6.      Feelings of guilt and self-hate

People feeling deeply guilty subconsciously want to punish themselves. Food becomes this punishment. A person tries to assuage the guilt (often unsubstantiated) by disfiguring their body. Obesity leads to the development of serious diseases. Some think that this is a worthy punishment “for sins.” [1]

Psychosomatics of excess weight in women

It is believed that the problem of excess weight in women is often psychosomatic. They are more prone to the negative effects of stress, more sensitive to external factors, and self-absorbed.

Many women are never satisfied with their appearance. They make countless attempts to lose weight such as diets and gym sessions. This can be their only goal, which only complicates their social life. It is important to pause and understand that physiology can have nothing to do with it. As experts in psychosomatics say, all of our problems are in our head.

Psychologists believe that women often feel insecure due to certain circumstances. The layer of fat tissues becomes a kind of armor. A well-fleshed girl will be uninteresting to others (especially to men) and therefore “will be able to live in peace”. This psychosomatic obesity problem is often diagnosed in women who have experienced sexual violence. By becoming unattractive they try to protect themselves from the repetition of such situations. [3]

Excessive sensitivity is another psychological cause of excess weight in women. For those who internalize any situation, food becomes a means to relieve stress and dull negative emotions. Subconsciously, a woman wants to become stronger, so she strives to “build-up fat.”

Unresolved problems with the partner very often cause rapid weight gain. The woman gains weight to stop pathological jealousy of the spouse or “take revenge” on him (for example, for drunkenness). In both cases, the root of the problem is uncertainty. A woman does not know how or does not want to solve “crises” in relations in other ways. [3]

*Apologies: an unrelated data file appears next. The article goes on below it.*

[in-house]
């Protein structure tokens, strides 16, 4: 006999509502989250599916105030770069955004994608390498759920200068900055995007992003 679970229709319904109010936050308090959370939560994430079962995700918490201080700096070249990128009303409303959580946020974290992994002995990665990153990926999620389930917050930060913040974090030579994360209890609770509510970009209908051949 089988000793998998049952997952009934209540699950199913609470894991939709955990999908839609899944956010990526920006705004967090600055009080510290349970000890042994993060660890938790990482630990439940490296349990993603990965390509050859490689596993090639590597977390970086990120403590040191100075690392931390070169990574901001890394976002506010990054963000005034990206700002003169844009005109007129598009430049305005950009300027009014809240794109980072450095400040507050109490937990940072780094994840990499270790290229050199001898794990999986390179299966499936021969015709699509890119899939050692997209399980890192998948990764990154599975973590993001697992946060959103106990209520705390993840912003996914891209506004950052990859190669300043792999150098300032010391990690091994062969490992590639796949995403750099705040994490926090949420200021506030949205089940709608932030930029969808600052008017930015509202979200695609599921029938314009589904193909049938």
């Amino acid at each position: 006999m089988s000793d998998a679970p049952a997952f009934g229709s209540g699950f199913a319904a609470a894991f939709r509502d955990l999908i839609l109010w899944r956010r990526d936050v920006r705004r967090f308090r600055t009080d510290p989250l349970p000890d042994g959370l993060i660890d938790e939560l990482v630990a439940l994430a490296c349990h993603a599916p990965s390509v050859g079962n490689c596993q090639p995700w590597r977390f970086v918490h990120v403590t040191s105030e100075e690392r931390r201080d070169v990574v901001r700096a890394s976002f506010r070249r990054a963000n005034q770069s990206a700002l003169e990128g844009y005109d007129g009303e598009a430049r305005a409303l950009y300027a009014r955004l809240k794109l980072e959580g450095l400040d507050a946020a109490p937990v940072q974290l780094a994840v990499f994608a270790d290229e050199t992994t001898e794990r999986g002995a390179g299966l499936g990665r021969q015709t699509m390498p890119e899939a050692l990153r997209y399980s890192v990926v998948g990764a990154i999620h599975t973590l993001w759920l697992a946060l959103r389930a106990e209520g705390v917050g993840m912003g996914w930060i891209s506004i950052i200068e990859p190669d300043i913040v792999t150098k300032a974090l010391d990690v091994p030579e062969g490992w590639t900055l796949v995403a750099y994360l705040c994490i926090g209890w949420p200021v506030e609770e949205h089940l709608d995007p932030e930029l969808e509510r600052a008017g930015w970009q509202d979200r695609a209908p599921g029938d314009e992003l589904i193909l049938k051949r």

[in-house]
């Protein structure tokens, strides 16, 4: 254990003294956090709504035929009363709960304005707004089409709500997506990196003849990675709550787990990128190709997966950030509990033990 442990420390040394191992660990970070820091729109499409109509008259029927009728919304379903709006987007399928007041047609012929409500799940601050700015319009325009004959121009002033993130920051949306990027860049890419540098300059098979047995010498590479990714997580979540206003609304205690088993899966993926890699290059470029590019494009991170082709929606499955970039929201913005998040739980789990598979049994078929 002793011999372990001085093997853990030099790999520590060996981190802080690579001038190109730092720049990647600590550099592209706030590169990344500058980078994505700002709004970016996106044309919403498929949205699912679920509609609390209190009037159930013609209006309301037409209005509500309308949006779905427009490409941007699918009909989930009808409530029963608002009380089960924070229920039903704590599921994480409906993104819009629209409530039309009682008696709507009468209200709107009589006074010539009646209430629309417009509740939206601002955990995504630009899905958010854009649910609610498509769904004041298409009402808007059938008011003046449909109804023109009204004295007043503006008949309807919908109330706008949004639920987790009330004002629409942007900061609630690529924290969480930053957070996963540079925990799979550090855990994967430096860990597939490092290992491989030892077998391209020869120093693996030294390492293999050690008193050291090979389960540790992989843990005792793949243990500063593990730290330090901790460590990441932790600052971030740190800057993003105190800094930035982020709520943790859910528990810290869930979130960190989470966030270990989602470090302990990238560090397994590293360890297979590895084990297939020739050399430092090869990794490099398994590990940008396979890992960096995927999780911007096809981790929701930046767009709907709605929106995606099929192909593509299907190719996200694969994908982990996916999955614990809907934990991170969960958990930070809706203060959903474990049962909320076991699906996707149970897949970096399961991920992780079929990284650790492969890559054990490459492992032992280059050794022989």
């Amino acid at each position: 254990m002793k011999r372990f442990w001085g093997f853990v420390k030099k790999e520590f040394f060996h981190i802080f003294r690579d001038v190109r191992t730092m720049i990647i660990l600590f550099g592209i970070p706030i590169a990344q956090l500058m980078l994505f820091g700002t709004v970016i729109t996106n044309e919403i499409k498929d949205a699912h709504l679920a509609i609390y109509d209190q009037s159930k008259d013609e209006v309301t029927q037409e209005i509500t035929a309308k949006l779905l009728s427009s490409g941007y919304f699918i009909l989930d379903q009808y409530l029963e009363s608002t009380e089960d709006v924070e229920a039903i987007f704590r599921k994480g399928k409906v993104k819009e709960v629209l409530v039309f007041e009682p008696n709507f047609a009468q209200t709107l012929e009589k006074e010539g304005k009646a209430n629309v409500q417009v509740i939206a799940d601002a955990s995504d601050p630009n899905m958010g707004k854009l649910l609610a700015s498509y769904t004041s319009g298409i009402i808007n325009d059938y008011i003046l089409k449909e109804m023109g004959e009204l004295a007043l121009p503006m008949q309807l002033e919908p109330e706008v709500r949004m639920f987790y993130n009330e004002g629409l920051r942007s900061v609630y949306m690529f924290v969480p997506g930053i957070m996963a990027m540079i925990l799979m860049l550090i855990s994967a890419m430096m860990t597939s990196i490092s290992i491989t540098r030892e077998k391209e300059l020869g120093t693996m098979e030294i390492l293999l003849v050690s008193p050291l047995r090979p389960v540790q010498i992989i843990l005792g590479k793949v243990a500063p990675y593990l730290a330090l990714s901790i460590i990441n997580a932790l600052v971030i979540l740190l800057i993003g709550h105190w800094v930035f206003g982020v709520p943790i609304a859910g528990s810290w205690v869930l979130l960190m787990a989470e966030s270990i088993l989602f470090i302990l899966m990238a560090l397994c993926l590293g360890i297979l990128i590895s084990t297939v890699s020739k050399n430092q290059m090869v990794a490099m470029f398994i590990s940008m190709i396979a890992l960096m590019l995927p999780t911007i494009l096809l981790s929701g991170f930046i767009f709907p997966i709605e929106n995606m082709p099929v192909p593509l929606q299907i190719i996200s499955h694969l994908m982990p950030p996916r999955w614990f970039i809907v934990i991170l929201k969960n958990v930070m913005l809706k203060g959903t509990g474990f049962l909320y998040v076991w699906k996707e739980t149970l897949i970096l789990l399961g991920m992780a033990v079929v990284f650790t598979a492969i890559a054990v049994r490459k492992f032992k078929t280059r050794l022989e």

Psychosomatics of excess weight in men

In men, excess weight can also be caused by psychosomatics. According to experts, it is mainly a reaction to stress and the obligations assigned to them.

Some men find it very difficult to conform to the stereotypes that have developed in society about the ideal head of the household. They must be strong and successful. But not everyone manages to reach that “raised bar.” Hence the psycho-emotional overload and the excess food in an attempt to cope with anxiety.

Treatment of psychosomatics of excess weight in men is often complicated by the fact that they do not have any desire to turn to psychologists for help. The reason is the same stereotypes: a man should be able to solve his problems himself, using willpower and perseverance, and not by “soul-searching.” [1]

Psychosomatics of excess weight in children

Excessive weight in a child is not always associated with heredity problems, hormonal disorders or an abundance of sweets in the diet, as many parents think. In some cases, it comes as a consequence of deep psychological problems.

A child, like an adult, can “emotionally eat” the stress and self-doubt. Problems in the family such as lack of attention, criticism of parents or harsh restrictions may be the cause of excess weight. Beliefs instilled in the child, such as that good girls and boys need to eat more, also have a negative impact. Insecure kids tend to meet expectations of adults, so they eat everything from the plate, even when they are no longer hungry. Over time, overeating becomes a habit. [3]

Excessive weight is often caused by an attempt to attract attention of adults. In adolescents, psychosomatics of overeating and excess weight can be caused by rebellion against “everyone and everything”. It’s like teenagers are saying to the world: “Only I decide when and how much I should eat.”

Parents’ example is a serious cause of the overweight psychosomatics in children. If a cult of food is created in the family as the only leisure activity, then the child will adopt such a behavior pattern with a high probability — they simply won’t learn to get pleasant emotions in another way.

Excess weight in different parts of the body: psychologists’ theories

psychologists' theories

Many works of a scientific and near-scientific nature are devoted to the problem of psychosomatic manifestations. The specialists include foreign and domestic doctors.

For example, Dr. V. Sinelnikov writes in his book “Love Your Illness” that it is impossible to find a miracle pill in trying to lose weight. On order to treat psychosomatics of excess weight, first it’s necessary to identify the cause of the problem, turning inwards, to assess one’s psycho-emotional state as objectively as possible. [3]